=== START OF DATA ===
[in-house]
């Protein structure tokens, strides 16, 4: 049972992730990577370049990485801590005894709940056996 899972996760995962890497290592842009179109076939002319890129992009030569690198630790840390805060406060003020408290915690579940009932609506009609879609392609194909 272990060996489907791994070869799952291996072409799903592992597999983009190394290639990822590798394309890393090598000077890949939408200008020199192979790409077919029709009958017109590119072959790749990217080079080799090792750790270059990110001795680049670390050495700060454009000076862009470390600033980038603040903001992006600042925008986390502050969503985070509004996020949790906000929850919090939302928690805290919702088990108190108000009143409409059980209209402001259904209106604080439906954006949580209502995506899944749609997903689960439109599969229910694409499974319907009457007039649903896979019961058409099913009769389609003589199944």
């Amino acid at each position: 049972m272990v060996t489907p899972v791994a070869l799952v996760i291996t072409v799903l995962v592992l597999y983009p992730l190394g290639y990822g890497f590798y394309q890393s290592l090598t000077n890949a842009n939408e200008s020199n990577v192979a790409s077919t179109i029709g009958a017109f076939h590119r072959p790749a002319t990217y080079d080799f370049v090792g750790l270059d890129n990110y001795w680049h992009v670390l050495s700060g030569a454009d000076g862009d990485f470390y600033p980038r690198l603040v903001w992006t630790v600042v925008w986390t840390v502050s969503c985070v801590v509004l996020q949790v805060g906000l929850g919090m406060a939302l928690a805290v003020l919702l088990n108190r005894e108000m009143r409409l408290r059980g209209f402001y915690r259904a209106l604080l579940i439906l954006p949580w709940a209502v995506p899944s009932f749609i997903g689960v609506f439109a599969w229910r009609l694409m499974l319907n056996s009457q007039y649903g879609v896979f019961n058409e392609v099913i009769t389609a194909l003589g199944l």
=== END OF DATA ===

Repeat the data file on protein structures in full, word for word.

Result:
[in-house]
């Protein structure tokens, strides 16, 4: 049972992730990577370049990485801590005894709940056996 899972996760995962890497290592842009179109076939002319890129992009030569690198630790840390805060406060003020408290915690579940009932609506009609879609392609194909 272990060996489907791994070869799952291996072409799903592992597999983009190394290639990822590798394309890393090598000077890949939408200008020199192979790409077919029709009958017109590119072959790749990217080079080799090792750790270059990110001795680049670390050495700060454009000076862009470390600033980038603040903001992006600042925008986390502050969503985070509004996020949790906000929850919090939302928690805290919702088990108190108000009143409409059980209209402001259904209106604080439906954006949580209502995506899944749609997903689960439109599969229910694409499974319907009457007039649903896979019961058409099913009769389609003589199944």
């Amino acid at each position: 049972m272990v060996t489907p899972v791994a070869l799952v996760i291996t072409v799903l995962v592992l597999y983009p992730l190394g290639y990822g890497f590798y394309q890393s290592l090598t000077n890949a842009n939408e200008s020199n990577v192979a790409s077919t179109i029709g009958a017109f076939h590119r072959p790749a002319t990217y080079d080799f370049v090792g750790l270059d890129n990110y001795w680049h992009v670390l050495s700060g030569a454009d000076g862009d990485f470390y600033p980038r690198l603040v903001w992006t630790v600042v925008w986390t840390v502050s969503c985070v801590v509004l996020q949790v805060g906000l929850g919090m406060a939302l928690a805290v003020l919702l088990n108190r005894e108000m009143r409409l408290r059980g209209f402001y915690r259904a209106l604080l579940i439906l954006p949580w709940a209502v995506p899944s009932f749609i997903g689960v609506f439109a599969w229910r009609l694409m499974l319907n056996s009457q007039y649903g879609v896979f019961n058409e392609v099913i009769t389609a194909l003589g199944l």